The Hut Builder
By Laurence Fearnley
It’s fair to describe Dunedin author Laurence Fearnley’s novel The Hut Builder as a portrait of the artist as a young Kiwi man. A character study rendered in luscious prose, The Hut Builder follows central character Boden Black from his early years as a 1940s rural Cantabrian with a love of poetry and the MacKenzie country through to his career as a young would-be mountaineer and finally a celebrated poet. For Boden, the beauty of place and the beauty of poetry are intertwined. The former almost always inspires the latter. It’s these twin forces that shape both Boden’s fictional life and Fearnley’s book.
The Hut Builder reads like a memoir written by a poet whose name you should know but have forgotten, and who, near the end of his life, is looking back at the beginning of it and picking out those crucial events that led him to where he is now. It helps that several real-life historical figures pop up in the book, including Edmund Hillary, his conscientious objector brother Rex, and Charles Brasch. Fearnley’s powerfully realistic and poetic descriptions of the Mackenzie Country and the Southern Alps amplify this impression. The prose is often almost ecstatic with Boden’s (and Fearnley’s) love of the great New Zealand outdoors. The image of Boden standing atop Mount Cook grabs ahold of you as you read:
“It truly seemed as if the whole country was laid out below me, as if I had risen above the land […] I scanned the valleys, settling on the glaciers of the Tasman and the Hooker and following them down, marking each transition—from green-white ice, to moraine, to blue-grey river. In time even the river became a shimmering lake and then, far away, beyond the yellow-brown plains, my eyes searched out a paler blue haze—the east coast and the sea itself. The Pacific Ocean. I turned away, lowered my eyes to the snow at my feet and then faced southwest, and there, close by, below the dark, bush-clad hills was the Tasman Sea, a long ribbon of surf defining the coast […] I was conscious of standing on a ribbon of land defined either side by a vast, limitless ocean.”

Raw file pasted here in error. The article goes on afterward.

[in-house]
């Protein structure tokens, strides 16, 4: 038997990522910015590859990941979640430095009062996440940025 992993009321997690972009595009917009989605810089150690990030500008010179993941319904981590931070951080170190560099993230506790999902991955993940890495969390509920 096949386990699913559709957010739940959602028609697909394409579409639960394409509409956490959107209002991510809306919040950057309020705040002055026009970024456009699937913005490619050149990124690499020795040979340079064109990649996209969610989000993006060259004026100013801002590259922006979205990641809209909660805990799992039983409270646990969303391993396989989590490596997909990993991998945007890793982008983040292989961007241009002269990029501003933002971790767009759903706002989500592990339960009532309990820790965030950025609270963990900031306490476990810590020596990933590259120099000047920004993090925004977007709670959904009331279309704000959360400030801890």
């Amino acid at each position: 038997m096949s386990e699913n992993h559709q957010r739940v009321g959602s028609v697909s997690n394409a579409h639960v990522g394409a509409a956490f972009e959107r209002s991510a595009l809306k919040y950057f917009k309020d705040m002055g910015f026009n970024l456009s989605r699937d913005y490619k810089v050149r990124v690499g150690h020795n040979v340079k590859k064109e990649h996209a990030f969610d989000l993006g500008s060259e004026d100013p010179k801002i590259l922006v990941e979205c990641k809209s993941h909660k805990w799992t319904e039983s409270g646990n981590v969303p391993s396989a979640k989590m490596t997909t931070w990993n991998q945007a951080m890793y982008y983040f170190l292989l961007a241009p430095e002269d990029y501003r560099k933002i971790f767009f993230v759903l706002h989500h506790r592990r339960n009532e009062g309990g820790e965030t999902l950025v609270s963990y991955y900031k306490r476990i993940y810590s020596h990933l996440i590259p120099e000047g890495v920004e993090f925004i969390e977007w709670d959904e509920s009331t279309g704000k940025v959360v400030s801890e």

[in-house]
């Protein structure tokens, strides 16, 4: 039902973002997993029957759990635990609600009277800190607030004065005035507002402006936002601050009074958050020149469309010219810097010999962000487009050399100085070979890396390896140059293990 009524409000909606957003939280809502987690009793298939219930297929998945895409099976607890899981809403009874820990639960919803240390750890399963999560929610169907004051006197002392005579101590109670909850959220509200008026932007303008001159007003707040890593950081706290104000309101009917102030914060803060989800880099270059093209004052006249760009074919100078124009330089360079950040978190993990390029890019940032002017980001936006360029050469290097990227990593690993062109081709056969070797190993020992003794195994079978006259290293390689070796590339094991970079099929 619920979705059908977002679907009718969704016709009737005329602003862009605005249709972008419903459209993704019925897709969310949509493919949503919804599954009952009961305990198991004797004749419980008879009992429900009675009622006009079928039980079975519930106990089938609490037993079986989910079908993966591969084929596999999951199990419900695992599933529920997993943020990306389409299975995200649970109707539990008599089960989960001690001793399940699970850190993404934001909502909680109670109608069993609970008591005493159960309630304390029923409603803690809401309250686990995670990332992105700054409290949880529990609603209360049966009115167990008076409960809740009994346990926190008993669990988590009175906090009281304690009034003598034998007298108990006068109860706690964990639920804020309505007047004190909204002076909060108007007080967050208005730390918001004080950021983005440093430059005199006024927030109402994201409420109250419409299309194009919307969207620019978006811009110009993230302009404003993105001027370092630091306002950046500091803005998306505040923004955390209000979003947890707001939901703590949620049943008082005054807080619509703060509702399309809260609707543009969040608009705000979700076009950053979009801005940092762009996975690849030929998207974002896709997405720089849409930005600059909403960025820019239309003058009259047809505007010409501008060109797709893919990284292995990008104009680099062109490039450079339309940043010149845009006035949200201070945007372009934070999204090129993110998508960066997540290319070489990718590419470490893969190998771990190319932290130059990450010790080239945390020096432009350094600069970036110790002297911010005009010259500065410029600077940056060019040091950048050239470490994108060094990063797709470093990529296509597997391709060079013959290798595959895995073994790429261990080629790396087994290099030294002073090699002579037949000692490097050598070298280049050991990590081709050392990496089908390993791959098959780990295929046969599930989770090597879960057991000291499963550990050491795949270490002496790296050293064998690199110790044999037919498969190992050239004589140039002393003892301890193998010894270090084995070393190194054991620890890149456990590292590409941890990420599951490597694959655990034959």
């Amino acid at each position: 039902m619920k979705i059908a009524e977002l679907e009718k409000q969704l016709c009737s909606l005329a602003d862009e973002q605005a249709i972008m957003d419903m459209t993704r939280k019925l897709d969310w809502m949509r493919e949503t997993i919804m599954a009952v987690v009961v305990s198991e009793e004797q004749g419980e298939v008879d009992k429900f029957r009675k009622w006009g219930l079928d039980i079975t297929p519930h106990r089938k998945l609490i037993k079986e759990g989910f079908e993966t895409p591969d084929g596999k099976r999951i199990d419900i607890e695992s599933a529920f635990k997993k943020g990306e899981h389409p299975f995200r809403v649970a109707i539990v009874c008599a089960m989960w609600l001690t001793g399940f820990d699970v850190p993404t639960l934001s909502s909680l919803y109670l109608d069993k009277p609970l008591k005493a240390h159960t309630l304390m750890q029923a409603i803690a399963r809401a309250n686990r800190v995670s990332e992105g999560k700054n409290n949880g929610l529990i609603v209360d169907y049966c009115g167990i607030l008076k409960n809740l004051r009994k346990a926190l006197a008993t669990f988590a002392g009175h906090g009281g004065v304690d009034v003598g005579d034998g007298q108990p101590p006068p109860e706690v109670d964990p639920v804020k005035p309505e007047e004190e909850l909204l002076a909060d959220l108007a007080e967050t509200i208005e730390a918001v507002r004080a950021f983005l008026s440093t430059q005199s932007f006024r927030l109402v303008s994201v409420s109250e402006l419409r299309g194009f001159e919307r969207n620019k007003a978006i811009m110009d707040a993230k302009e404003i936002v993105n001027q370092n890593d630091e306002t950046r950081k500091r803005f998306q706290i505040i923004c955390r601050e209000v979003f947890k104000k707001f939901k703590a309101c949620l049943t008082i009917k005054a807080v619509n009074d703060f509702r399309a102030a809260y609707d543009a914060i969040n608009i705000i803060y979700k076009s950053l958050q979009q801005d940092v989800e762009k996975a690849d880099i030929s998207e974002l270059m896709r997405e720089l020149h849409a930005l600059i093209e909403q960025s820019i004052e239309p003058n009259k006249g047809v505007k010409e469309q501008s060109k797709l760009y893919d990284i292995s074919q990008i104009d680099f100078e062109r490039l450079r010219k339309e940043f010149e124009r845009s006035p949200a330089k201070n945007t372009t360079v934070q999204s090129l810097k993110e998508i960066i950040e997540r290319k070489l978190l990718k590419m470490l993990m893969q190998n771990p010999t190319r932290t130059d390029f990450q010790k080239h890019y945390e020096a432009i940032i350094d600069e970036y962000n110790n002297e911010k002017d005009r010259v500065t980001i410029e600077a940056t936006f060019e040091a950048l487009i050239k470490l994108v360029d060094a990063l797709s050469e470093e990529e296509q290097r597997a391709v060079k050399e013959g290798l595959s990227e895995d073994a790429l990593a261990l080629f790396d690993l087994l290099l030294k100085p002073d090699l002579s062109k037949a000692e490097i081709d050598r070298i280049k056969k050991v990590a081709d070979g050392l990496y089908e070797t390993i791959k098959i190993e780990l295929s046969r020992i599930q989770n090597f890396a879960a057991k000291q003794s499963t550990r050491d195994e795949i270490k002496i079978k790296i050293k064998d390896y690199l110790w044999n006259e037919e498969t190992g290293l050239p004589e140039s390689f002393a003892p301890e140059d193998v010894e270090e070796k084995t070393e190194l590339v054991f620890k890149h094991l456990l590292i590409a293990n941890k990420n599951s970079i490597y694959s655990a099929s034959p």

What really anchors the book, and will decide whether you warm to it or not, is Boden himself. Boden resembles a typically unemotive, taciturn, undemonstrative Kiwi bloke far more than a stereotypical poet. Throughout the book his often slightly staid, stifled manner often frustrates. Even though you are inside his head listening in on his thoughts and feelings you still feel a little at arms’ length. This sense of being somehow evaded by the central character is compounded by the fact that most of the time it feels like nothing is happening. The lack of traditional plot means that it really is best to go into this novel appreciating it as a character portrait, albeit of a character who is forever holding himself back — from his parents, from his girlfriend, and from you, the reader. But does a novel really need an obvious plot complete with car crashes, dastardly villains, and young lovers running through airports in the third act? And do you have to like a character in order to like a book?
After reading The Hut Builder, I can conclude that the answer to both questions is no. Even though Boden is not instantly likeable and the plot is minimal, I still found myself totally absorbed. And that’s thanks to Fearnley’s skill at pulling you into the world of The Hut Builder, whether that means a frozen Alpine pass, or 1950s Christchurch, or the mind of a fictional poet described and voiced so realistically he annoys you, as only real people (and characters written by very, very good writers) can.